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Very Hot Topic (More than 25 Replies) The Replication Crises (Read 7648 times)
The Opposition
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Re: The Replication Crises
Reply #10 - Apr 2nd, 2018 at 10:47pm
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Your criticism of science, scientists, Darwinism, and AGW are of little interest to we who haven't gone over to the far side burnsred.


I have a master's in biological sciences and am only a dissertation short of having the Doctor title in front of my name.

The replicability crisis is real.

Peer review doesn't work.

People have made up a bunch of nonsense intentionally and got it the peer review gold star just to prove that.

https://www.theblaze.com/news/2017/05/21/fake-academic-paper-published-in-libera...

https://www.sciencealert.com/a-neuroscientist-just-tricked-4-journals-into-accep...
  

This moral relativism of yours is exactly what lets government take this freedom, then that freedom, until we have lost them all.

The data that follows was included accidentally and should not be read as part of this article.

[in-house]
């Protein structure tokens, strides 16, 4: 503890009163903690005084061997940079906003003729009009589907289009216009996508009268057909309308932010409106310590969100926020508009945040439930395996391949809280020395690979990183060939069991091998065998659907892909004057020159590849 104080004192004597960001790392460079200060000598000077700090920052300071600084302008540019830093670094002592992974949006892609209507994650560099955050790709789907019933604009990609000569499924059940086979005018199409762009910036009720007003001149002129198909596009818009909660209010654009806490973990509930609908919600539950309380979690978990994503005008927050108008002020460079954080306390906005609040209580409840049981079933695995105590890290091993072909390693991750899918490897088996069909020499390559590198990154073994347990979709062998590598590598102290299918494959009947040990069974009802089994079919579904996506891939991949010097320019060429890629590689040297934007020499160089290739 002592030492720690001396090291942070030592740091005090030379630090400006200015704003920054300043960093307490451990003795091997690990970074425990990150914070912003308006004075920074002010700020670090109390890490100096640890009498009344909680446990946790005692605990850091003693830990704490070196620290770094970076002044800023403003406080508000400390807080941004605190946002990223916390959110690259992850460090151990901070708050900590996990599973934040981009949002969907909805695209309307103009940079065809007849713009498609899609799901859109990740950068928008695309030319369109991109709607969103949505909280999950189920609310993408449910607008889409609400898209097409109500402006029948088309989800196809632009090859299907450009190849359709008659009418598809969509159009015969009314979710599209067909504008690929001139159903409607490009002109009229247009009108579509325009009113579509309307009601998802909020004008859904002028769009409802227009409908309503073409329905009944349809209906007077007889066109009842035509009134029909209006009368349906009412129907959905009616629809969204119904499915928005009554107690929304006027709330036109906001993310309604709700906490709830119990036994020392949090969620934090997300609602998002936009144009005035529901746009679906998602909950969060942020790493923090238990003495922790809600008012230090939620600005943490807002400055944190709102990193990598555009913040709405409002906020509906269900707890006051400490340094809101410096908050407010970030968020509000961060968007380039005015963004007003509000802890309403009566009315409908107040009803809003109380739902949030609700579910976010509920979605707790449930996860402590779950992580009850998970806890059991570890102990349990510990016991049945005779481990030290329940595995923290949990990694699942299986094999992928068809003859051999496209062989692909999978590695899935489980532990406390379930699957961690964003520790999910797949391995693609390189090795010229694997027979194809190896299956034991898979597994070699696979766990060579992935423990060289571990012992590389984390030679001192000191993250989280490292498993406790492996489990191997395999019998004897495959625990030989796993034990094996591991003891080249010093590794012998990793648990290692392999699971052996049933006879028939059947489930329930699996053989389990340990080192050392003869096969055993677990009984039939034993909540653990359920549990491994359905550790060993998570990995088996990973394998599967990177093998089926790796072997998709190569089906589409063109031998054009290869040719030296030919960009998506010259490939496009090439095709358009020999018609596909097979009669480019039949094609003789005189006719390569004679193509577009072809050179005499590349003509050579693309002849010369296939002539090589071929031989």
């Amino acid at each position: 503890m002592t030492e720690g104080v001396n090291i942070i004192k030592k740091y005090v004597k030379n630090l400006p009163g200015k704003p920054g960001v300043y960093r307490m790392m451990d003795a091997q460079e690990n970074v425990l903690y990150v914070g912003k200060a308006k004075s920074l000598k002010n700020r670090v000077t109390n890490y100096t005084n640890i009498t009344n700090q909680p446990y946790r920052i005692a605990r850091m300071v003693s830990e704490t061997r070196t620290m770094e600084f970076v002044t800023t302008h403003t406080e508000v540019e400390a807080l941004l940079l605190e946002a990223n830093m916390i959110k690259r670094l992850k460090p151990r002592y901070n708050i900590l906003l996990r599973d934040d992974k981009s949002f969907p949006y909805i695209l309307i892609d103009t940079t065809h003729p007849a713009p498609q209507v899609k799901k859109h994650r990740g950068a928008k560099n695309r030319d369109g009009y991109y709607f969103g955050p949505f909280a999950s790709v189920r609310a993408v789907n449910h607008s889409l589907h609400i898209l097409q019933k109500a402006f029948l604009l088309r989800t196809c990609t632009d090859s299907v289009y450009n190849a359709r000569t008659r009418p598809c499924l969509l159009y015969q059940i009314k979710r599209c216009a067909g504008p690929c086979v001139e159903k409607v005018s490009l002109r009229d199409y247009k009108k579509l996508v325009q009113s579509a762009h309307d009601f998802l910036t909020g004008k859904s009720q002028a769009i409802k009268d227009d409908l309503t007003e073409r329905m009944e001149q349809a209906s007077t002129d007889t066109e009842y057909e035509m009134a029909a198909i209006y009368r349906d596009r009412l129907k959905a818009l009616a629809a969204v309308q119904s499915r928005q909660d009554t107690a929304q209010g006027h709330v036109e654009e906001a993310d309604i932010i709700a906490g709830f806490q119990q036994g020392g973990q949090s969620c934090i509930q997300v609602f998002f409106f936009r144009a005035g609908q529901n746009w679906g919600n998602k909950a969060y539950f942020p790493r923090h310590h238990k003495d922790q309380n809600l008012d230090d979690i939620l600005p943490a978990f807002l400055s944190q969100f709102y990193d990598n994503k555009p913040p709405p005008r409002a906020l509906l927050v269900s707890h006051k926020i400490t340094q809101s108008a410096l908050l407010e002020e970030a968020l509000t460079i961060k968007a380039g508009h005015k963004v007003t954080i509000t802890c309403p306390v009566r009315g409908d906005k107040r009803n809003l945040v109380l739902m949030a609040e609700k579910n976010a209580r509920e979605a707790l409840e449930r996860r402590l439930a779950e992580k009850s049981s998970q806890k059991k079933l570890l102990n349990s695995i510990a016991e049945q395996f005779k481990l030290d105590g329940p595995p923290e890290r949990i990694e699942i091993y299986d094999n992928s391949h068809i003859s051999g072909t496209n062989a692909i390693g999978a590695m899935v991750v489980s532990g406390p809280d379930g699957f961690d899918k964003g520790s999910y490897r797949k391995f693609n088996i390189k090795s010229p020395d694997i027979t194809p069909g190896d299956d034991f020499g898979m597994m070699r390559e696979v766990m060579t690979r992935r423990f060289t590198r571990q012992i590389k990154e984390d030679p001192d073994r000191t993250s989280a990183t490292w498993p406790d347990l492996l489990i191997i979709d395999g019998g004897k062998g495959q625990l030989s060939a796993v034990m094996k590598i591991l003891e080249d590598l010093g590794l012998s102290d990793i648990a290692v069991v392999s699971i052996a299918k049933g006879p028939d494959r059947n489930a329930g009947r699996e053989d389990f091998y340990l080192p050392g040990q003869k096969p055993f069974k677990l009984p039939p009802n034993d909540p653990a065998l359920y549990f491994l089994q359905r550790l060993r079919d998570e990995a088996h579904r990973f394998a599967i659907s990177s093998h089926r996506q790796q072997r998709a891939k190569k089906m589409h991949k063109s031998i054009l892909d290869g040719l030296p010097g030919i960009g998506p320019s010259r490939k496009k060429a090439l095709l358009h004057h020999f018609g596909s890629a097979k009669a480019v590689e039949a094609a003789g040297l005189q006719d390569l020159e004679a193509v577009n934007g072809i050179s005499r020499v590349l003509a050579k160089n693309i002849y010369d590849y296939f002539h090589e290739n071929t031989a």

-SnarkySack
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Jeff
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Re: The Replication Crises
Reply #11 - Apr 3rd, 2018 at 9:10am
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Snarky Sack wrote on Apr 2nd, 2018 at 9:07pm:
Yes, but many scientists and researchers are not doing that.  Especially in the social sciences.  The "Replication Crises" isn't my phrase.  It is a problem of concern to those who believe science should be scientific.
There is a problem with the "social sciences" not actually being scientific, but that's not what I was talking about.

Here's an example of the problem I see-

https://principia-scientific.org/pages-2k-hockey-stick-graph-validation-exposed-...
  
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Jeff
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Re: The Replication Crises